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Messages
5,544
Location
Atlanta,GA
US vehicles do not pay a tax based upon engine displacement so there's a good product mix of sub-2 liter to 5+ liter engines. Fuel taxes significantly lower vs France Hybrid powertrains have been widely available since the mid 2000's. Ownership period averages 6.5 years. Avg miles driven per year is 13,000 (21.600 km) Average age of a vehicle on the road in the US: 11.8 yrs The majority of states do not have a roadworthiness inspection. Basically we have an situation where there's a wide range of vehicles of various ages which lends to a wide range of oil choices.
 
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M119

Thread starter
Messages
510
Location
Brittany, France
Thank you BMWTurboDzl, i was curious about actual numbers. I am amazed by fuel prices in the US. In France the taxes are so high that a gallon of regular gasoline costs around $7.50 (1.50€ per liter) and a little less for diesel. E85 is becoming very popular because it's not taxed and is two to three times cheaper. That's the only fuel i use as my average mileage is 40 000 kms each year (avg mileage is 17 000 here).
 
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Messages
5,325
Location
Paramount, California
Apparently Renault recommends full-SAPS, high-HTHS ACEA A3/B4 xW-40 (RN0710) for its gasoline engines and and low-SAPS, high-HTHS ACEA C4 xW-30 or xW-40 (RN0720) for its diesel engines. RN0700 allows both ACEA A3/B4 (HTHS ⥠3.5 cP) and ACEA A5/B5 (HTHS ~ 3.0 cP), but it seems to be an older spec. This explains why they don't sell thinner oils in France. It's also interesting that they recommend thinner oil (ACEA A5/B5, HTHS ~ 3.0 cP) for break-in for factory fill in RN0710.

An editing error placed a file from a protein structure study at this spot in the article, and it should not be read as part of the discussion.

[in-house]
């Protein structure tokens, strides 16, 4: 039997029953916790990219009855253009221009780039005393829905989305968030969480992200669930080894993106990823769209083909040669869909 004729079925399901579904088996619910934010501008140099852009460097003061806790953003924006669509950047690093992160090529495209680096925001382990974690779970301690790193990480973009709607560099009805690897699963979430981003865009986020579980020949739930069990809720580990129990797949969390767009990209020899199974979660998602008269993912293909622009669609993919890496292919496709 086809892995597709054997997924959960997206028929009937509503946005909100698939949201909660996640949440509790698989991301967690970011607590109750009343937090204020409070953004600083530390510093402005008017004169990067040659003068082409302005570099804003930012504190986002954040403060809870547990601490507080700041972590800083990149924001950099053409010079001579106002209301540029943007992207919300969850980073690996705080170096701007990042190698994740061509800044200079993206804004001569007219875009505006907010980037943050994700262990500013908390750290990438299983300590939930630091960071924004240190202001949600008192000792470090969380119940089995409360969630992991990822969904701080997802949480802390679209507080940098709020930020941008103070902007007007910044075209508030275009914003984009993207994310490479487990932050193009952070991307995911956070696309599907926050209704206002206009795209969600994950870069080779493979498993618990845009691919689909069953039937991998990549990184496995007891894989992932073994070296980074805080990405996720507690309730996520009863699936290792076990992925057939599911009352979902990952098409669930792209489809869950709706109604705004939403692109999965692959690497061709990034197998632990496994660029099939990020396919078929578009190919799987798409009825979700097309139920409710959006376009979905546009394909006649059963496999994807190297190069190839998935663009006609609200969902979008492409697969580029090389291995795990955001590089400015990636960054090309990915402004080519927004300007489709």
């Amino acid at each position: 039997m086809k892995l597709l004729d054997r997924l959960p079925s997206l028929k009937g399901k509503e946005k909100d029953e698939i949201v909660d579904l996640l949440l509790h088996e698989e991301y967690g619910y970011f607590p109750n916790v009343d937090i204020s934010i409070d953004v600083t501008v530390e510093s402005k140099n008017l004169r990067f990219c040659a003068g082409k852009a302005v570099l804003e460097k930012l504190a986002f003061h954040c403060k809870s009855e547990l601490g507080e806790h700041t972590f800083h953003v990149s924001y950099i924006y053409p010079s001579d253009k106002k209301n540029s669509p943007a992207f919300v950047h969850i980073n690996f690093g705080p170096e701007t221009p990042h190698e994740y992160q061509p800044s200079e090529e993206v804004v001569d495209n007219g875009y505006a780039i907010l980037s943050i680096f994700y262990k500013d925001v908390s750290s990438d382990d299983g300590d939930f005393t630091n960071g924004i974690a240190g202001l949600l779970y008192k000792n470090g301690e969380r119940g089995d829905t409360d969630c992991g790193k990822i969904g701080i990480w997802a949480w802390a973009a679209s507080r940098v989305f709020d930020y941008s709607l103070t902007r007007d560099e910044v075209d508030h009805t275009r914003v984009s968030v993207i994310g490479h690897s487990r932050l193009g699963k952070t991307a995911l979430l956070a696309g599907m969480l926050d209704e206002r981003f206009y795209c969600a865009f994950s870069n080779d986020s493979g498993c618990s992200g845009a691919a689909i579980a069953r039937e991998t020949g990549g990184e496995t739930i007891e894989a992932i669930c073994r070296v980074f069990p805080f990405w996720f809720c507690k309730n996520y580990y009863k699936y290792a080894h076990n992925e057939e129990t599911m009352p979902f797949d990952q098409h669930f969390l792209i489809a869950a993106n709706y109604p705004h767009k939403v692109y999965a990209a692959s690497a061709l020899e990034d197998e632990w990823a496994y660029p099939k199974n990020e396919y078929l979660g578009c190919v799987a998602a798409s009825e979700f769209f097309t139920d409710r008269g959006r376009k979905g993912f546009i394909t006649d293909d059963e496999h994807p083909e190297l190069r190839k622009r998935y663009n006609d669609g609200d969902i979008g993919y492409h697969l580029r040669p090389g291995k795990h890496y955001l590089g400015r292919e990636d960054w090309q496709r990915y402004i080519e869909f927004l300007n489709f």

Messages
5,544
Location
Atlanta,GA
Originally Posted by M119
Thank you BMWTurboDzl, i was curious about actual numbers. I am amazed by fuel prices in the US. In France the taxes are so high that a gallon of regular gasoline costs around $7.50 (1.50€ per liter) and a little less for diesel. E85 is becoming very popular because it's not taxed and is two to three times cheaper. That's the only fuel i use as my average mileage is 40 000 kms each year (avg mileage is 17 000 here).
US may have low fuel taxes but imo Brittany has the best [censored] butter in the world! grin2